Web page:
This holiday season, the Wyoming Public Radio news team is sharing stories about memories and traditions that stand out to them.
It was our first Christmas at 318 East 13th Street in Casper. That summer, my mom had become a first-time homeowner.
My brother, Conor, and I were really excited.
We had our own rooms. There was a yard where our mutt, Baxter, could run around. But most of all, we were finally living in the same neighborhood as our friends, and the school we both went to, Dean Morgan Junior High School. Go comets!
It was exciting for my mom, too. She was a single parent and had worked really hard to save up enough money to buy a house, and this one was perfect. Built in the 1920s, the front door was painted a bright violet color, and it opened up to a sunroom with southern facing windows that let in the perfect amount of light.
My mom has worn a lot of different hats--paralegal, political campaign organizer, radio station manager, just to name a few.
She’s also an artist, and in the new house, she finally had a room of her own where she could paint.
But the house came with stresses, too. We looked a little out of place in our new neighborhood. It was much nicer than the one we’d lived in before.
That Christmas, like the many before, we set out to buy a real tree.
When we went to the Safeway parking lot, where Boy Scout Troop 60 was selling trees that year, my brother and I found the largest, roundest, fullest one we could, and insisted that our new house was worthy of such a tree. My mom obliged, and we strapped the tree to the roof of our Toyota Camry and drove home.
Once we were able to squeeze the tree through our backdoor, up the stairs, and into our living room, we noticed that it would be difficult to put a star on the top branch because it was squished against the ceiling. So we did some trimming, and strung lights through its thick branches and hung our prized ornaments. It made the entire house smell like Casper Mountain. It was magical!
But the tree didn’t really fit in the space, it was cramped quarters. We’d been overzealous.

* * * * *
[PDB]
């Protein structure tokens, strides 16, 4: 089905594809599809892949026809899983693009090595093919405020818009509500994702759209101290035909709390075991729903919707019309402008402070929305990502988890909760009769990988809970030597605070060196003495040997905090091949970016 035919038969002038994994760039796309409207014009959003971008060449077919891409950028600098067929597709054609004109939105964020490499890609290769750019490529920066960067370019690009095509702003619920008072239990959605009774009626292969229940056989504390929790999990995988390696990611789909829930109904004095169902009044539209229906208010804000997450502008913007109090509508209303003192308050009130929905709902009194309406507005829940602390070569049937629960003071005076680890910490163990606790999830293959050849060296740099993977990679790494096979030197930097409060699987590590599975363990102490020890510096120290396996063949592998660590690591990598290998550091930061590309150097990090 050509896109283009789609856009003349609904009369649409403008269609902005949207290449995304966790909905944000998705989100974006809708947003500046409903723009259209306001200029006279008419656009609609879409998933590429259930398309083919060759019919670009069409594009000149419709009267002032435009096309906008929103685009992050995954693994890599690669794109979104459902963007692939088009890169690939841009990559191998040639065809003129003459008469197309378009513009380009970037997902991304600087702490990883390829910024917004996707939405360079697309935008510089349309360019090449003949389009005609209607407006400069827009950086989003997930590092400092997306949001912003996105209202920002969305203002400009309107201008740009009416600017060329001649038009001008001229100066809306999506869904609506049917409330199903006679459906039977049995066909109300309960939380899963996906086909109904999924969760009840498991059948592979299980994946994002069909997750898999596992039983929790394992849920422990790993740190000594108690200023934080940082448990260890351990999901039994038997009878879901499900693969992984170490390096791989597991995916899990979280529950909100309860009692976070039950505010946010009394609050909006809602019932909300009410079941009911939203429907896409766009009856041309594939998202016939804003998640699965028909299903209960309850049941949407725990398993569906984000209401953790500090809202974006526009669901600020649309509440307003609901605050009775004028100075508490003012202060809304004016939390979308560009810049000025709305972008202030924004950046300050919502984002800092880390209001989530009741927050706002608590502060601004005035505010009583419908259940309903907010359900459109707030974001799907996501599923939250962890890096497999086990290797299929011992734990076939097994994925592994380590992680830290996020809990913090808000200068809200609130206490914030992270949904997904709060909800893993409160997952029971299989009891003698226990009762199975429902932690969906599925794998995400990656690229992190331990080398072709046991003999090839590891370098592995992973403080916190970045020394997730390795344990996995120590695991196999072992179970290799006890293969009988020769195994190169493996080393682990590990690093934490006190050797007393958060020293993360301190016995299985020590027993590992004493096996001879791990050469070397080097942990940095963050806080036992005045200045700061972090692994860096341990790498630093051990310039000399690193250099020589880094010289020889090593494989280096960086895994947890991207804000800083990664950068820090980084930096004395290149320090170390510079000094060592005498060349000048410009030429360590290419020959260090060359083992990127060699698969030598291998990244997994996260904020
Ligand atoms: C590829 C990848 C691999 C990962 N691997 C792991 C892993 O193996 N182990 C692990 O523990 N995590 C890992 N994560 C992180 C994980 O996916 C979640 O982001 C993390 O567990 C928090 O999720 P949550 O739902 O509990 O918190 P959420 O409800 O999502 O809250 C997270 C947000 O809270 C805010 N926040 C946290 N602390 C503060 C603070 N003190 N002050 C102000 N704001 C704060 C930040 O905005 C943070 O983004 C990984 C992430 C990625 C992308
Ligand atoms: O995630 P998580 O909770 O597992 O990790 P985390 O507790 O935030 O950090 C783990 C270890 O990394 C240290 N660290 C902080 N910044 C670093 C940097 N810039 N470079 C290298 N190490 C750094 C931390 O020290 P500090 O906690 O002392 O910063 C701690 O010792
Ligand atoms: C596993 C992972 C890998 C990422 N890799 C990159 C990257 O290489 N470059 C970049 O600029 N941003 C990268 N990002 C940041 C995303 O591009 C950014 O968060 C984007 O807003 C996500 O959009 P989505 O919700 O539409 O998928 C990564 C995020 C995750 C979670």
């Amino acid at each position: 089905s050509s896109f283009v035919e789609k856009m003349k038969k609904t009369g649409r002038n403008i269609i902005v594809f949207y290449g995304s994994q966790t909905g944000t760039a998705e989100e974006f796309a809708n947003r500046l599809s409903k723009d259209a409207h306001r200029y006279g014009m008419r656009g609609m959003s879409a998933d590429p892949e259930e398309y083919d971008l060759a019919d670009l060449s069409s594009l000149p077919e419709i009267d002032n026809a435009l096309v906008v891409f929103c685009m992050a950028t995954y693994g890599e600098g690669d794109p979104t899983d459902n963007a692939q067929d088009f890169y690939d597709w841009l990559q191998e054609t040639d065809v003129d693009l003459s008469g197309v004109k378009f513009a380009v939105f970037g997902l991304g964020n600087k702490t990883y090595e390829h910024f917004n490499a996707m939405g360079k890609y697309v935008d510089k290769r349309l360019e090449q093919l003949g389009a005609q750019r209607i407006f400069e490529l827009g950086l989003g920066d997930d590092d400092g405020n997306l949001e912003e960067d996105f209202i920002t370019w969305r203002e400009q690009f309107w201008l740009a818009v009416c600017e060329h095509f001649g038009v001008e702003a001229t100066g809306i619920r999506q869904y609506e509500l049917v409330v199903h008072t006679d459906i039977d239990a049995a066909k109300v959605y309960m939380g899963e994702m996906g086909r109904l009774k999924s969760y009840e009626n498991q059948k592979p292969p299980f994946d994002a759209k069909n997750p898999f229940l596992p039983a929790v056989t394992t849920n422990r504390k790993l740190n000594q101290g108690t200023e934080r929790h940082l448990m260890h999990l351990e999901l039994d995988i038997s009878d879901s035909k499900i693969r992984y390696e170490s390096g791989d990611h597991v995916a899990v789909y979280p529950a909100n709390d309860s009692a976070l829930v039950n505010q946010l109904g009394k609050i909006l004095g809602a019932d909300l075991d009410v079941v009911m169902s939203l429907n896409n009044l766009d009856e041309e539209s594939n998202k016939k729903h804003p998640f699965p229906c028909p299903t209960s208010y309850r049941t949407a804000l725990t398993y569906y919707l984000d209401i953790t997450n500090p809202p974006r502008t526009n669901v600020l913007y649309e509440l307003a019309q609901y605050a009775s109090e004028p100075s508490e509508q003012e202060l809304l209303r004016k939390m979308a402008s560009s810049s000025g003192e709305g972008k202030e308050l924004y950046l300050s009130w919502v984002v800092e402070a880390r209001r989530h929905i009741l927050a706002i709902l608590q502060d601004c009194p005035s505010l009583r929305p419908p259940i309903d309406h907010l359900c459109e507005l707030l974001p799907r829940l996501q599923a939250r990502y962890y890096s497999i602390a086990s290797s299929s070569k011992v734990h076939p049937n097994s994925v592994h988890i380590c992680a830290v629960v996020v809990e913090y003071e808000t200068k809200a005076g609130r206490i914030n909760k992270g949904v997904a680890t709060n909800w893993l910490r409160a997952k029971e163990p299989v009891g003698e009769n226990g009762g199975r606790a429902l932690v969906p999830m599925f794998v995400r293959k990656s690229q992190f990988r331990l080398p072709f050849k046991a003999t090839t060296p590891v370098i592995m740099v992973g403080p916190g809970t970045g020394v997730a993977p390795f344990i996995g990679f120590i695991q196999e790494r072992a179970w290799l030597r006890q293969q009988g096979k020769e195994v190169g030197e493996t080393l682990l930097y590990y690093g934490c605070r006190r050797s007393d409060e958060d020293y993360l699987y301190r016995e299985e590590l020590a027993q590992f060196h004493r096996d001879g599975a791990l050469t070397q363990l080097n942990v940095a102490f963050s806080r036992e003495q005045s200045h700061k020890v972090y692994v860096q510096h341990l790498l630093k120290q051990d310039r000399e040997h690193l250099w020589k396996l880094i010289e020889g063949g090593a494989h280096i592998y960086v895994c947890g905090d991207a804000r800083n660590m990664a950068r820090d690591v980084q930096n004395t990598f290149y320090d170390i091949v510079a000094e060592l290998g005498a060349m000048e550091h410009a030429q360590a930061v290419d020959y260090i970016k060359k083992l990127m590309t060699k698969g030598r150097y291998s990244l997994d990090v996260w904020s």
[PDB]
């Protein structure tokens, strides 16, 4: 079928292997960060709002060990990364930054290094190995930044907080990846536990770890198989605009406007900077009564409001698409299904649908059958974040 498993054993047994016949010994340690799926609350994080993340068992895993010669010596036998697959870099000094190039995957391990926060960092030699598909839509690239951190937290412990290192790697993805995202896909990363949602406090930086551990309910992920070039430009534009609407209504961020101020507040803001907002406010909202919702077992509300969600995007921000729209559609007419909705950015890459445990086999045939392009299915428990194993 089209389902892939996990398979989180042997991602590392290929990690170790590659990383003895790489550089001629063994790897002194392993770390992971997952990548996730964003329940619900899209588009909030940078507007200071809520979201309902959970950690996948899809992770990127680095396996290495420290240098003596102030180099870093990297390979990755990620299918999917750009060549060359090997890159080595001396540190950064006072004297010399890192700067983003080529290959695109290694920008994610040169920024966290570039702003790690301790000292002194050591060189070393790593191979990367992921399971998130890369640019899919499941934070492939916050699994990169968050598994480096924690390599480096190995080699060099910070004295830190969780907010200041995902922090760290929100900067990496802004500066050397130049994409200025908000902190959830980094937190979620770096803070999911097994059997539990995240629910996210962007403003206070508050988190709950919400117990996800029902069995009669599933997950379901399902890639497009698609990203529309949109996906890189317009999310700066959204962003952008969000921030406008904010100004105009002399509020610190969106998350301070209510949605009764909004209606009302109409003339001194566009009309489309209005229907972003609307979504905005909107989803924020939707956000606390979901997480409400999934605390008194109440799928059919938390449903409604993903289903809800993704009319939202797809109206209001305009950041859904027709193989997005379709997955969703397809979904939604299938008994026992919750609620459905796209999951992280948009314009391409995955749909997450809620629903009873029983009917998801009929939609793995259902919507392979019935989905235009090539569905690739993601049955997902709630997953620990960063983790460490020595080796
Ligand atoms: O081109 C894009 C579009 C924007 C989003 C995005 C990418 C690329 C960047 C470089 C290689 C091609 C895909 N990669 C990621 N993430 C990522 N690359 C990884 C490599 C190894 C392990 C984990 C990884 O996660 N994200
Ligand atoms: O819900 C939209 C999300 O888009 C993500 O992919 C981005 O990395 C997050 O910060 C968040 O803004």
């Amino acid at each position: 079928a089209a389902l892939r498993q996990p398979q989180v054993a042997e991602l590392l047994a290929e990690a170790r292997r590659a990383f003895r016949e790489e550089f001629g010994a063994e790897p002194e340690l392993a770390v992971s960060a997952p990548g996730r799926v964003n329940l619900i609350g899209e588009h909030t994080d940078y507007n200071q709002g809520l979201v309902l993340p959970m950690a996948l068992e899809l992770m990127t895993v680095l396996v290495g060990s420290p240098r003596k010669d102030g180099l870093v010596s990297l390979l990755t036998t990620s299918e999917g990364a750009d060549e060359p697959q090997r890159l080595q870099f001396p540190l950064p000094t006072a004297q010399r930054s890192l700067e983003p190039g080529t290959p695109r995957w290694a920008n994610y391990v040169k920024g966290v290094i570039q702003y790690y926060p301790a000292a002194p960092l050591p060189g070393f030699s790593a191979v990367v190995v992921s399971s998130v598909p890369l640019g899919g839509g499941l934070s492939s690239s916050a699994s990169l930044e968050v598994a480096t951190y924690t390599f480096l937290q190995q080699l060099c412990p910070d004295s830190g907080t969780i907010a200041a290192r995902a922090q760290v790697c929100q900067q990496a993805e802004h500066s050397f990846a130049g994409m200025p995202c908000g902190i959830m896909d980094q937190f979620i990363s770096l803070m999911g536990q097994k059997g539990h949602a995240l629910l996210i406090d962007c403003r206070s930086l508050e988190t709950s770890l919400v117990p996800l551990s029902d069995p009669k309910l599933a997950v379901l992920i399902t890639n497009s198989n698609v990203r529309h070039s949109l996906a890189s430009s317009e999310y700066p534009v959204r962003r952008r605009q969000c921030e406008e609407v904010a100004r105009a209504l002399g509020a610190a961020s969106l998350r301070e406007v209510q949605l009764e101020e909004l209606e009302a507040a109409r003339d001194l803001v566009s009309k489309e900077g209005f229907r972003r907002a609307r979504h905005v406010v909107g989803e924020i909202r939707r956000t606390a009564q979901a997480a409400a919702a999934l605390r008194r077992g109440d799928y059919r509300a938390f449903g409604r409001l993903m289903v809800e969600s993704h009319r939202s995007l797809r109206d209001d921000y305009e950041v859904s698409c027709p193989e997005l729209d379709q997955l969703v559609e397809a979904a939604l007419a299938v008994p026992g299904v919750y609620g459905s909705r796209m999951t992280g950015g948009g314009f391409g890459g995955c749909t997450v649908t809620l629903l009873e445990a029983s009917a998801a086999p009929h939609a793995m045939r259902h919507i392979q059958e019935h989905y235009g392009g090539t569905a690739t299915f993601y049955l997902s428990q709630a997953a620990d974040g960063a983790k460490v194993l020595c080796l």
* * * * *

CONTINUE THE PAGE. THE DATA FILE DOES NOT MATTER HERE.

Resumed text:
At least twice when Conor and I were at school, and my mom was at work, our dog knocked the tree over. We’d come home, prop it back up, sweep up the needles, and replace any of the broken bulbs.
Each time this happened, we would have to re-do the screws in the christmas tree stand, making more holes in the trunk of the tree, and it’s fate all that more precarious.
And on Christmas Eve, the tree took its last tumble.
My mom was in the shower, and Conor and I were horsing around with Baxter. Like most kids on the night before Christmas, we were eager to see our grandparents, and to open up our presents. We also probably had a lot of sugar, and in a game of tag, when one of us flew too close to the spruce and it crashed down, we knew we couldn’t blame the dog. We’d already been asked to stop goofing around for the last time.
So we sat quietly on the couch, and waited for our mom to come upon the scene. And when she did, with her hair still wet from the shower, she didn’t say a word. That’s how we knew we were really in trouble. And in one fell swoop, she picked up the tree and disappeared out of the living room.
This was truly a feat of strength. My mom is no taller than 5 foot 1 and she was carrying the tree like it was inflated with air.
She’d decided that she had had enough of this particular tree, and so, she threw it in the alleyway next to our dumpster. Then she got in her car, drove to walmart, and picked up a pre-lit, artificial tree with a non-topple guarantee.
This tree was about the same size as the first one. It was just as tall, just as round, but way more symmetrical, and it smelled like plastic.
Somewhere between the living room and the dumpster, my mom had salvaged the ornaments that were left on the first tree. When she got home with our new tree, my mom, Conor, and I spent Christmas Eve carefully re-decorating it. My mom lit an evergreen candle, and we decided that the fake tree looked real enough.
My mom has since moved to another town and ditched the fake tree, but when I find myself in Casper, I make sure I drive by 318 East 13th Street. The door is still bright violet.